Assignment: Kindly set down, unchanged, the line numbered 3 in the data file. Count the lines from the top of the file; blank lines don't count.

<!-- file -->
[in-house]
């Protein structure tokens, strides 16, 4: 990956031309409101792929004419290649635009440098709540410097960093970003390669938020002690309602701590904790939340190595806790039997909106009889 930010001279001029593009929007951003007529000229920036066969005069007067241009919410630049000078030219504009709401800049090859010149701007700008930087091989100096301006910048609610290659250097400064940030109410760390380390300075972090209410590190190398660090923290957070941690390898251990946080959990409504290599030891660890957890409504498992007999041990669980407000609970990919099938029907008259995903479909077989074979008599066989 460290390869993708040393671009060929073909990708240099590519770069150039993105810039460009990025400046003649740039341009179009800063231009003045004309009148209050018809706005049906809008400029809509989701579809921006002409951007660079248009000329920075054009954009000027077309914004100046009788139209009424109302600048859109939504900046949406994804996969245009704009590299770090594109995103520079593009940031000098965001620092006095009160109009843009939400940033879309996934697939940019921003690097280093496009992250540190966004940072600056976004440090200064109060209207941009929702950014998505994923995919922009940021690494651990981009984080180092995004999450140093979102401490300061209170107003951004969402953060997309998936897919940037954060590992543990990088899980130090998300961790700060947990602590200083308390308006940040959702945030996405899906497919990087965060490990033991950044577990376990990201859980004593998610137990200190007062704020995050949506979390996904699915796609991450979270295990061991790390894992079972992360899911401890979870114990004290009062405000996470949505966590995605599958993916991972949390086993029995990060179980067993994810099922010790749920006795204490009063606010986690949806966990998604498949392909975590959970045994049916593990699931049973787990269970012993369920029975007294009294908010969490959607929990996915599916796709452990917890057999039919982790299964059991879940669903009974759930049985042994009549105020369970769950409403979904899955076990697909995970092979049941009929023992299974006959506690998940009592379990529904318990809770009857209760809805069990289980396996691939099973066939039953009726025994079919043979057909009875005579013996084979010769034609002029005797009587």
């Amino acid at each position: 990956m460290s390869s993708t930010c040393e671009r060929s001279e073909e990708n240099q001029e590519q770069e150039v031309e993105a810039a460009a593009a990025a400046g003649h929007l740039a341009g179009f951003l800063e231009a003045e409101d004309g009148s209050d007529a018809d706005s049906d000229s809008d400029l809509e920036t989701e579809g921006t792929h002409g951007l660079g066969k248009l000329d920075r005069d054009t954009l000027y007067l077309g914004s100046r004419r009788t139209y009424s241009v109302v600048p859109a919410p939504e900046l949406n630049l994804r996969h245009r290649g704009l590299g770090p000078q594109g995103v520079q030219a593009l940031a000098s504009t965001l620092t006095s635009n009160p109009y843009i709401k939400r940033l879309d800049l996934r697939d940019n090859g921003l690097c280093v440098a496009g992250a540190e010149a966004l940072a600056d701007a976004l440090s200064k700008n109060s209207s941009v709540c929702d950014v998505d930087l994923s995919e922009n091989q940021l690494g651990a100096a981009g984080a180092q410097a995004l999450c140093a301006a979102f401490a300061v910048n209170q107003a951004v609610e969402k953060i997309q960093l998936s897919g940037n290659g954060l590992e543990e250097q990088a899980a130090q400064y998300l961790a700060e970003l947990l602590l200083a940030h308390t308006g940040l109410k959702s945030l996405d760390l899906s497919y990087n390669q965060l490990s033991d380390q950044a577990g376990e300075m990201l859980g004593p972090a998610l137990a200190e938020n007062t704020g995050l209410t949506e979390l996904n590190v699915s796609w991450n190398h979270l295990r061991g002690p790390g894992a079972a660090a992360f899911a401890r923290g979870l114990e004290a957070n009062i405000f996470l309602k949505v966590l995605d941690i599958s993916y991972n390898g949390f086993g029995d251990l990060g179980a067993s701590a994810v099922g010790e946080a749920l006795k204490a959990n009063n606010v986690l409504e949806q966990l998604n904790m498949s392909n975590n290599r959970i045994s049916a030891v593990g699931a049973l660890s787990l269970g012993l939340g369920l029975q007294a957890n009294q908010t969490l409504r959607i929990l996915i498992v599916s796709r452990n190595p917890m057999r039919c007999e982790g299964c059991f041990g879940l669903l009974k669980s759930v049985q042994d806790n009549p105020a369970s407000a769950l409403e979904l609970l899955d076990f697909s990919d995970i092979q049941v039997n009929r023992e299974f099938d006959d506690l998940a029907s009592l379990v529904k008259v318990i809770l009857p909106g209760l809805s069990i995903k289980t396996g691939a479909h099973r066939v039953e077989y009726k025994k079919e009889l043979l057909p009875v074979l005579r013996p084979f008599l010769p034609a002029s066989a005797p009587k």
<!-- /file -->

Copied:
């Amino acid at each position: 990956m460290s390869s993708t930010c040393e671009r060929s001279e073909e990708n240099q001029e590519q770069e150039v031309e993105a810039a460009a593009a990025a400046g003649h929007l740039a341009g179009f951003l800063e231009a003045e409101d004309g009148s209050d007529a018809d706005s049906d000229s809008d400029l809509e920036t989701e579809g921006t792929h002409g951007l660079g066969k248009l000329d920075r005069d054009t954009l000027y007067l077309g914004s100046r004419r009788t139209y009424s241009v109302v600048p859109a919410p939504e900046l949406n630049l994804r996969h245009r290649g704009l590299g770090p000078q594109g995103v520079q030219a593009l940031a000098s504009t965001l620092t006095s635009n009160p109009y843009i709401k939400r940033l879309d800049l996934r697939d940019n090859g921003l690097c280093v440098a496009g992250a540190e010149a966004l940072a600056d701007a976004l440090s200064k700008n109060s209207s941009v709540c929702d950014v998505d930087l994923s995919e922009n091989q940021l690494g651990a100096a981009g984080a180092q410097a995004l999450c140093a301006a979102f401490a300061v910048n209170q107003a951004v609610e969402k953060i997309q960093l998936s897919g940037n290659g954060l590992e543990e250097q990088a899980a130090q400064y998300l961790a700060e970003l947990l602590l200083a940030h308390t308006g940040l109410k959702s945030l996405d760390l899906s497919y990087n390669q965060l490990s033991d380390q950044a577990g376990e300075m990201l859980g004593p972090a998610l137990a200190e938020n007062t704020g995050l209410t949506e979390l996904n590190v699915s796609w991450n190398h979270l295990r061991g002690p790390g894992a079972a660090a992360f899911a401890r923290g979870l114990e004290a957070n009062i405000f996470l309602k949505v966590l995605d941690i599958s993916y991972n390898g949390f086993g029995d251990l990060g179980a067993s701590a994810v099922g010790e946080a749920l006795k204490a959990n009063n606010v986690l409504e949806q966990l998604n904790m498949s392909n975590n290599r959970i045994s049916a030891v593990g699931a049973l660890s787990l269970g012993l939340g369920l029975q007294a957890n009294q908010t969490l409504r959607i929990l996915i498992v599916s796709r452990n190595p917890m057999r039919c007999e982790g299964c059991f041990g879940l669903l009974k669980s759930v049985q042994d806790n009549p105020a369970s407000a769950l409403e979904l609970l899955d076990f697909s990919d995970i092979q049941v039997n009929r023992e299974f099938d006959d506690l998940a029907s009592l379990v529904k008259v318990i809770l009857p909106g209760l809805s069990i995903k289980t396996g691939a479909h099973r066939v039953e077989y009726k025994k079919e009889l043979l057909p009875v074979l005579r013996p084979f008599l010769p034609a002029s066989a005797p009587k």